The Trust for Public Land, in partnership with the Port Authority and NYC Parks, helped turn Staten Island's former Blissenbach Marina into the City's first post-Hurricane Sandy resilient waterfront park.
The QueensWay will transform a 3.5-mile stretch of long-abandoned rail line into an elevated pedestrian and bicycle pathway connecting the communities of Rego Park, Forest Hills, Richmond Hill, Glendale, Woodhaven, and Ozone Park.
In 2003, TPL joined
local groups, including the Greenpoint Waterfront Association for
Parks & Planning, to conduct open space planning, and produce a greenprint for New York's East River.
The Trust for Public Land worked with partners including New York City Audubon to conserve an acre of Jamaica Bay Shoreline in Queens with funding authorized by the Port Authority of New York and New Jersey for their Hudson-Raritan Estuary Resources Program, creating public access to the waterfro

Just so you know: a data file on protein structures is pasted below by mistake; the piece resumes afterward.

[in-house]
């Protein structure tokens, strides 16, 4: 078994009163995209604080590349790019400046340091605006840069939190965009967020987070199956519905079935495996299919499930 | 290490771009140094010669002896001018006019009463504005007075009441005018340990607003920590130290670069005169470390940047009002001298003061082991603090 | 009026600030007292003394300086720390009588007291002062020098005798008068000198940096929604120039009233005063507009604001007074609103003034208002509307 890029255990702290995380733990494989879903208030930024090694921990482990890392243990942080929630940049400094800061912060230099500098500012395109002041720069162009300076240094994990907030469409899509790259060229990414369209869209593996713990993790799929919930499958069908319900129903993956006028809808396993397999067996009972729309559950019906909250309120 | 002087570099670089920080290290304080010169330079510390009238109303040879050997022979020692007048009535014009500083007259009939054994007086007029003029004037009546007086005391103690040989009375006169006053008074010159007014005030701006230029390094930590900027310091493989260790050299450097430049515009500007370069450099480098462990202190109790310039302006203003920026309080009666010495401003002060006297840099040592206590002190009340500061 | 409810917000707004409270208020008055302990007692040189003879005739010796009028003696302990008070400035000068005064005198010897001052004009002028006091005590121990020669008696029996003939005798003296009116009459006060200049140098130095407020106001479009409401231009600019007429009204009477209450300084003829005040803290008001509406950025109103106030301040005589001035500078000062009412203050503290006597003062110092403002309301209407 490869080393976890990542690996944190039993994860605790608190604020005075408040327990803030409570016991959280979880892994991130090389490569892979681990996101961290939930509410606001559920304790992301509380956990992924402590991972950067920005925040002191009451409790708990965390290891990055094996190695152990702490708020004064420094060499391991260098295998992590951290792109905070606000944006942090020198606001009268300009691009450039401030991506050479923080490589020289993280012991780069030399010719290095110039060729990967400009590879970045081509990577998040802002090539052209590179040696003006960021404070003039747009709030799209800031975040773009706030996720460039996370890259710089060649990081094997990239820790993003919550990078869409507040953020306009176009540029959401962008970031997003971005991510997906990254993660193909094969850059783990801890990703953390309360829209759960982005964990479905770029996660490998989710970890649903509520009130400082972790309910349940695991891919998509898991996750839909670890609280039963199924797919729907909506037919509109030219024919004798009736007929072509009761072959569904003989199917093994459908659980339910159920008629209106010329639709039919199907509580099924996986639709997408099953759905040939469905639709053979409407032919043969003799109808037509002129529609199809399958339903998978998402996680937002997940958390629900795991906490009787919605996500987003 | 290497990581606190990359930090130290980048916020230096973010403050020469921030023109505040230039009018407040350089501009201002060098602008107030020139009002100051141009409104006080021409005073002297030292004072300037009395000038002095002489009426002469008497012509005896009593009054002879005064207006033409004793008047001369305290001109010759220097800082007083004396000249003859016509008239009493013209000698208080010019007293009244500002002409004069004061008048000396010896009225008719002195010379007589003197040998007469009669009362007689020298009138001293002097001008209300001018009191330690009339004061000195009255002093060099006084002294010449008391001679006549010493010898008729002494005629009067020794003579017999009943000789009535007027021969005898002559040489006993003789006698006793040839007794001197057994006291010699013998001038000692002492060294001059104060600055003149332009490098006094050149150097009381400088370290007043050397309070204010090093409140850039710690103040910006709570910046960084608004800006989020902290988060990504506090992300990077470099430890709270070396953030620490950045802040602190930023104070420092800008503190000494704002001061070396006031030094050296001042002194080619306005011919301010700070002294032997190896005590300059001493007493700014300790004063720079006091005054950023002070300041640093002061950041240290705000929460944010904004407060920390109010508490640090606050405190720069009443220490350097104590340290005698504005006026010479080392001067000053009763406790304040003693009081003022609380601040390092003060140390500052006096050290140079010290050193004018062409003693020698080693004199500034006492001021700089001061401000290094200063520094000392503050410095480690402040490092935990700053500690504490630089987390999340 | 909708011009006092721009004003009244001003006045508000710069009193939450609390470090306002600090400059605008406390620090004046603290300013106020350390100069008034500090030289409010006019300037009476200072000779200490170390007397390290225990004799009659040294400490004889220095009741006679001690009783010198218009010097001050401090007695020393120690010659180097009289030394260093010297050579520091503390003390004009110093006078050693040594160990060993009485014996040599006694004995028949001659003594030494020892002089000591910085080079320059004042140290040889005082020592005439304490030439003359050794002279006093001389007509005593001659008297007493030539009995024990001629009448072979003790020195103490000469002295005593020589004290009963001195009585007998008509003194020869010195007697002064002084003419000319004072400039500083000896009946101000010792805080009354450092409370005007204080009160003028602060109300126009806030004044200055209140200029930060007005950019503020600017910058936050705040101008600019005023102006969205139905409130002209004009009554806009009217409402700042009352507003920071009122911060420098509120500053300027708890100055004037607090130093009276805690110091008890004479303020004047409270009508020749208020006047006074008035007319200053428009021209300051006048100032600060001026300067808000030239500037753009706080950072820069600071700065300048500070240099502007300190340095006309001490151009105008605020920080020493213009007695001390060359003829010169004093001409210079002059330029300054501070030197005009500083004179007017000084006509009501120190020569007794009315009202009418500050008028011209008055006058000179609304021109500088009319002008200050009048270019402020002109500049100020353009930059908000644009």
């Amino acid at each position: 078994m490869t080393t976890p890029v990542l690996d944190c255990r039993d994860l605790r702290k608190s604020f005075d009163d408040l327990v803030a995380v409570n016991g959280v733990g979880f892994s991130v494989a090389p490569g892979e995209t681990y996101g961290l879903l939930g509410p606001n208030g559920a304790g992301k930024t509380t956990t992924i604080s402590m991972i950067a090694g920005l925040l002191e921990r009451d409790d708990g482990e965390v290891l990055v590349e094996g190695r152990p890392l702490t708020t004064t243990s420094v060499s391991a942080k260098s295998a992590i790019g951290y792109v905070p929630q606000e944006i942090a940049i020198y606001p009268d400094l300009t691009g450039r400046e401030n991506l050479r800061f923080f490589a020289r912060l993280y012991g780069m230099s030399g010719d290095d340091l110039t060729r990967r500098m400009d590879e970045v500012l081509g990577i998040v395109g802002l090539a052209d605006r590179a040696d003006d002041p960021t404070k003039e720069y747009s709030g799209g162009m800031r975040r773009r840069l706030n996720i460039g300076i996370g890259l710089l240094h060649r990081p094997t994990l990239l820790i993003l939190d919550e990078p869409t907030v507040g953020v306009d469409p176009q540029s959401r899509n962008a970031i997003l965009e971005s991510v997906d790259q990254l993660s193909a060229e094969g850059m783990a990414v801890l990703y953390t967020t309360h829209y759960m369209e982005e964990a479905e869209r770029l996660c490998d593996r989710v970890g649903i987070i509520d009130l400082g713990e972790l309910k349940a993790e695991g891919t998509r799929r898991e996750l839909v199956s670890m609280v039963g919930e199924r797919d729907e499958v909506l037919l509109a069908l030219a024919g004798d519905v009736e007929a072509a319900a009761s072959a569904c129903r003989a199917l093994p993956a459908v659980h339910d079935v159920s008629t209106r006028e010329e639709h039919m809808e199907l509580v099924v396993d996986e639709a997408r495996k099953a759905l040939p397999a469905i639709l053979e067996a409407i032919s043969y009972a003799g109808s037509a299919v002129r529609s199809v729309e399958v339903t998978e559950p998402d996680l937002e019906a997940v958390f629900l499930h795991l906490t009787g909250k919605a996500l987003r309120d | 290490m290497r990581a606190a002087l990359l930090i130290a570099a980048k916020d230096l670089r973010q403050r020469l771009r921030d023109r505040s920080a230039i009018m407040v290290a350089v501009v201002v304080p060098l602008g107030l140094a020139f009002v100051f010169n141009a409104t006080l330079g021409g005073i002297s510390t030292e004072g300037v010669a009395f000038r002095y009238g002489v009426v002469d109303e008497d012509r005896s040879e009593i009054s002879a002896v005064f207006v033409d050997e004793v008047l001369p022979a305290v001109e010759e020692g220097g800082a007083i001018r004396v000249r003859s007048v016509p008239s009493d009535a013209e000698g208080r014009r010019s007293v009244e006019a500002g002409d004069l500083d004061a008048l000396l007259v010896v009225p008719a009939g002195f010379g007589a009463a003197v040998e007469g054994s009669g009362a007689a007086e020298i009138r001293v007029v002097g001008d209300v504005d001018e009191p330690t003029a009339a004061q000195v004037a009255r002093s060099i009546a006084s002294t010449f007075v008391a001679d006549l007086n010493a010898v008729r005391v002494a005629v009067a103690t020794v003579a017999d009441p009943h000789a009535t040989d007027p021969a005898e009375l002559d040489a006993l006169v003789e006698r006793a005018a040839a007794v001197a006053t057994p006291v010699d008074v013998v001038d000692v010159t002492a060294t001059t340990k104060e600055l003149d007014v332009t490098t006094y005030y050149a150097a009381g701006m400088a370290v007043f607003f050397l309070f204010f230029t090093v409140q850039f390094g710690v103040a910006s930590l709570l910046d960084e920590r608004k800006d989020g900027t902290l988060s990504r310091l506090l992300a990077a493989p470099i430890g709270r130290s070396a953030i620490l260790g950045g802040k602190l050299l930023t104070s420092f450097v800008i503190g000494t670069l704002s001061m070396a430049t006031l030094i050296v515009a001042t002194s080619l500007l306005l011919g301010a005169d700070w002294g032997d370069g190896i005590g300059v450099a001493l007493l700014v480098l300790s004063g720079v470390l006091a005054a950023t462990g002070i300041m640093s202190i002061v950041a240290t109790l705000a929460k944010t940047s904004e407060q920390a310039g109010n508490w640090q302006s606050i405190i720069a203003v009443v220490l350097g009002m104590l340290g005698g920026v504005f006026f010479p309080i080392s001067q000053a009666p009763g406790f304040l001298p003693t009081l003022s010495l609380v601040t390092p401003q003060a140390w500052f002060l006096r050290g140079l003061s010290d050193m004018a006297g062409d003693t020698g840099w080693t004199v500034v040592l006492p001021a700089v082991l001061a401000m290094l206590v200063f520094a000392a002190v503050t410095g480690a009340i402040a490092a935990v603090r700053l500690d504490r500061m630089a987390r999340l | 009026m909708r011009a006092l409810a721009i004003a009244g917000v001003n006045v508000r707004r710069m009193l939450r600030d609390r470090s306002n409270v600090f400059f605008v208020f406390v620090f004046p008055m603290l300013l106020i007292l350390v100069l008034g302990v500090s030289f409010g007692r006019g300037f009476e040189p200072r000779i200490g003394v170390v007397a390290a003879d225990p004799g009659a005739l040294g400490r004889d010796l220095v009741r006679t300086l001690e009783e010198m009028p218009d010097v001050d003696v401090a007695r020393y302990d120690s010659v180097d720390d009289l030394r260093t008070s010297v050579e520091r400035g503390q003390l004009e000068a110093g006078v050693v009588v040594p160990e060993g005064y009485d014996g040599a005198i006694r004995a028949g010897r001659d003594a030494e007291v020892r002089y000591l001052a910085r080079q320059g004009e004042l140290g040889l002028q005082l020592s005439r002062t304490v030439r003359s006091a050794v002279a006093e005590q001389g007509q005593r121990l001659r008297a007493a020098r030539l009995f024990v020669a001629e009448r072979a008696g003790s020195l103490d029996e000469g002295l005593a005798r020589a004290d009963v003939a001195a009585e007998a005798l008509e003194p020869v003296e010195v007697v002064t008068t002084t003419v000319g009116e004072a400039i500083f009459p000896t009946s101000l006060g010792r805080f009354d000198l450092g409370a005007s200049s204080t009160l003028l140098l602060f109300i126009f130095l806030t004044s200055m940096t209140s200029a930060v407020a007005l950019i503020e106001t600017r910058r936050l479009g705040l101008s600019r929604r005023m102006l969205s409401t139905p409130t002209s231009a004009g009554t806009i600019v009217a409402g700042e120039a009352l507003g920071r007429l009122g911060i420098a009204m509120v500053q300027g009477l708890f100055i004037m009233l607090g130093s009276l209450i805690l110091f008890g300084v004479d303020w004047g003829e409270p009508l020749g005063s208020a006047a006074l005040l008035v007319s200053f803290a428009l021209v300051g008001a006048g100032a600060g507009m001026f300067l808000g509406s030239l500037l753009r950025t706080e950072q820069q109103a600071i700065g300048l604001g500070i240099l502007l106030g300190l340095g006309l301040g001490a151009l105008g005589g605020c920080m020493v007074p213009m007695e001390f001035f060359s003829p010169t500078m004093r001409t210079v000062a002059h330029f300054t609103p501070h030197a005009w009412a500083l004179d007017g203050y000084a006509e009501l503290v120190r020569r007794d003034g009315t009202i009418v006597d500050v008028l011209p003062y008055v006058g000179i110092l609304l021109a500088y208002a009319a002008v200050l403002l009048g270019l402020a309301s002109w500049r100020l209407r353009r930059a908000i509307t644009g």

Our partnership with New York City has resulted in more than 150 acres of additional playground space serving nearly 4.5 million New Yorkers who live within a 10-minute walk of one of our sites.
New York state asked TPL to help conserve a small patch of woods known as Butler Manor on Staten Island's southwestern shore and add the land to the Mount Loretto Unique Area, keeping intact over 600 acres of unbroken and ecologically diverse parkland near New York City's waterfront.
In New York, The Trust for Public Land is helping develop nine acres of Roosevelt Island in the East River between Manhattan and Queens, which was once known as Welfare Island and a former site for hospitals, penitentiaries, and asylums, creating Southpoint Park which includes architect James Ren
Construction plans for a major new waste-transfer station on the abandoned Eastern District Terminal property in Williamsburg, Brooklyn, New York were blocked by neighbors, and with the support of local and state politicians, TPL negotiated with the landowner to acquire two lots and create East R
Since 1978, The Trust for Public Land has helped create, expand, protect, and steward more than 290 parks, playgrounds, community gardens, and natural areas in New York City.
In a world of asphalt and brick, New York's more than 450 community gardens provide residents rare places to relax and connect with nature. They serve as front porches and backyards—places to meet with neighbors, play, grow produce, and gather for summer cookouts.